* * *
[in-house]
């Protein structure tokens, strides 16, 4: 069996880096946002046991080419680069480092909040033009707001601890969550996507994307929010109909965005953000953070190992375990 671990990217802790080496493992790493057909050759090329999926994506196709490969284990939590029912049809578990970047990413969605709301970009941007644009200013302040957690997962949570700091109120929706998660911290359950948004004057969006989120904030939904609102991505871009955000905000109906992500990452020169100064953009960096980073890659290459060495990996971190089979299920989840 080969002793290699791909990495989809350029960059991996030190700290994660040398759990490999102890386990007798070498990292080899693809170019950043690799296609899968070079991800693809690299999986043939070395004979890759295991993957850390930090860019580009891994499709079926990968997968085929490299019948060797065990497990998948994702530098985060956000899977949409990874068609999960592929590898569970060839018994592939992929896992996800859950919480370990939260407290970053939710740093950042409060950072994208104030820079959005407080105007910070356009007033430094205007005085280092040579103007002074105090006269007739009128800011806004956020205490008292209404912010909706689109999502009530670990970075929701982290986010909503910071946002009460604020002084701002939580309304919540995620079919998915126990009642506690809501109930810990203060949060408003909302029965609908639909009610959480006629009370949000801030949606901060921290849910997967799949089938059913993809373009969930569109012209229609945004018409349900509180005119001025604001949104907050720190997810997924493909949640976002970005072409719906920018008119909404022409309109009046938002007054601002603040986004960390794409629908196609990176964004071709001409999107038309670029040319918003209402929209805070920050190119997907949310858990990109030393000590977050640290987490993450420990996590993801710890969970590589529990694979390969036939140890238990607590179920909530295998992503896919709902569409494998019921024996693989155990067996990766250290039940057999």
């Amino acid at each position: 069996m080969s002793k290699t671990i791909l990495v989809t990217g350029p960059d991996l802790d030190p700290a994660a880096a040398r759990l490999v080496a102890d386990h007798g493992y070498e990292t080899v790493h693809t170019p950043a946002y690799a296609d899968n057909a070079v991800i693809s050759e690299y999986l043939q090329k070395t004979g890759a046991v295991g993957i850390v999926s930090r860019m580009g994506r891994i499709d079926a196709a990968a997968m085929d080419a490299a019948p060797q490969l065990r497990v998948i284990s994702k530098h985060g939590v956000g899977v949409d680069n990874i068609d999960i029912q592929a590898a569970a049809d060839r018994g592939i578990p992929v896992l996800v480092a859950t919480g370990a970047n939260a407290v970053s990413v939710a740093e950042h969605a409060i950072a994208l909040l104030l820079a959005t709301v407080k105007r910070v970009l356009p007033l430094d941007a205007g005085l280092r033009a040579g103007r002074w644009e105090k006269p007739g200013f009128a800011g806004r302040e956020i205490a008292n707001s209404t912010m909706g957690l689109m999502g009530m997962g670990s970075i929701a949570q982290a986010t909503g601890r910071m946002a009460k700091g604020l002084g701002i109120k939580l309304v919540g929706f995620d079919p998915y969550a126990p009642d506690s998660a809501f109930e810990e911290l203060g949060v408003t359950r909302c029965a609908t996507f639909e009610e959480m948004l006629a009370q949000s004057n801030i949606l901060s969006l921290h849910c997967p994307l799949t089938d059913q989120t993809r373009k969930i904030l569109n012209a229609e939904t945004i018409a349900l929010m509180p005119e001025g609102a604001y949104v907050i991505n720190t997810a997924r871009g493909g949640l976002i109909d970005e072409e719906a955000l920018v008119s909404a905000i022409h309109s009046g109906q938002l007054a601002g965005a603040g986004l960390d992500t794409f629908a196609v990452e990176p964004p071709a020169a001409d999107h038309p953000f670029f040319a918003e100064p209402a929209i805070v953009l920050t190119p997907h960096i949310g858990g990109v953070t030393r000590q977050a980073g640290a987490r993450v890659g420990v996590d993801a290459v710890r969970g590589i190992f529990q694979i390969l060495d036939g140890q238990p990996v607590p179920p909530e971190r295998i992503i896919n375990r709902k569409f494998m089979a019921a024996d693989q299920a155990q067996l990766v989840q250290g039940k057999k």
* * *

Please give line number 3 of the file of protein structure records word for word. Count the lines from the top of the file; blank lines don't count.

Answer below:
């Amino acid at each position: 069996m080969s002793k290699t671990i791909l990495v989809t990217g350029p960059d991996l802790d030190p700290a994660a880096a040398r759990l490999v080496a102890d386990h007798g493992y070498e990292t080899v790493h693809t170019p950043a946002y690799a296609d899968n057909a070079v991800i693809s050759e690299y999986l043939q090329k070395t004979g890759a046991v295991g993957i850390v999926s930090r860019m580009g994506r891994i499709d079926a196709a990968a997968m085929d080419a490299a019948p060797q490969l065990r497990v998948i284990s994702k530098h985060g939590v956000g899977v949409d680069n990874i068609d999960i029912q592929a590898a569970a049809d060839r018994g592939i578990p992929v896992l996800v480092a859950t919480g370990a970047n939260a407290v970053s990413v939710a740093e950042h969605a409060i950072a994208l909040l104030l820079a959005t709301v407080k105007r910070v970009l356009p007033l430094d941007a205007g005085l280092r033009a040579g103007r002074w644009e105090k006269p007739g200013f009128a800011g806004r302040e956020i205490a008292n707001s209404t912010m909706g957690l689109m999502g009530m997962g670990s970075i929701a949570q982290a986010t909503g601890r910071m946002a009460k700091g604020l002084g701002i109120k939580l309304v919540g929706f995620d079919p998915y969550a126990p009642d506690s998660a809501f109930e810990e911290l203060g949060v408003t359950r909302c029965a609908t996507f639909e009610e959480m948004l006629a009370q949000s004057n801030i949606l901060s969006l921290h849910c997967p994307l799949t089938d059913q989120t993809r373009k969930i904030l569109n012209a229609e939904t945004i018409a349900l929010m509180p005119e001025g609102a604001y949104v907050i991505n720190t997810a997924r871009g493909g949640l976002i109909d970005e072409e719906a955000l920018v008119s909404a905000i022409h309109s009046g109906q938002l007054a601002g965005a603040g986004l960390d992500t794409f629908a196609v990452e990176p964004p071709a020169a001409d999107h038309p953000f670029f040319a918003e100064p209402a929209i805070v953009l920050t190119p997907h960096i949310g858990g990109v953070t030393r000590q977050a980073g640290a987490r993450v890659g420990v996590d993801a290459v710890r969970g590589i190992f529990q694979i390969l060495d036939g140890q238990p990996v607590p179920p909530e971190r295998i992503i896919n375990r709902k569409f494998m089979a019921a024996d693989q299920a155990q067996l990766v989840q250290g039940k057999k």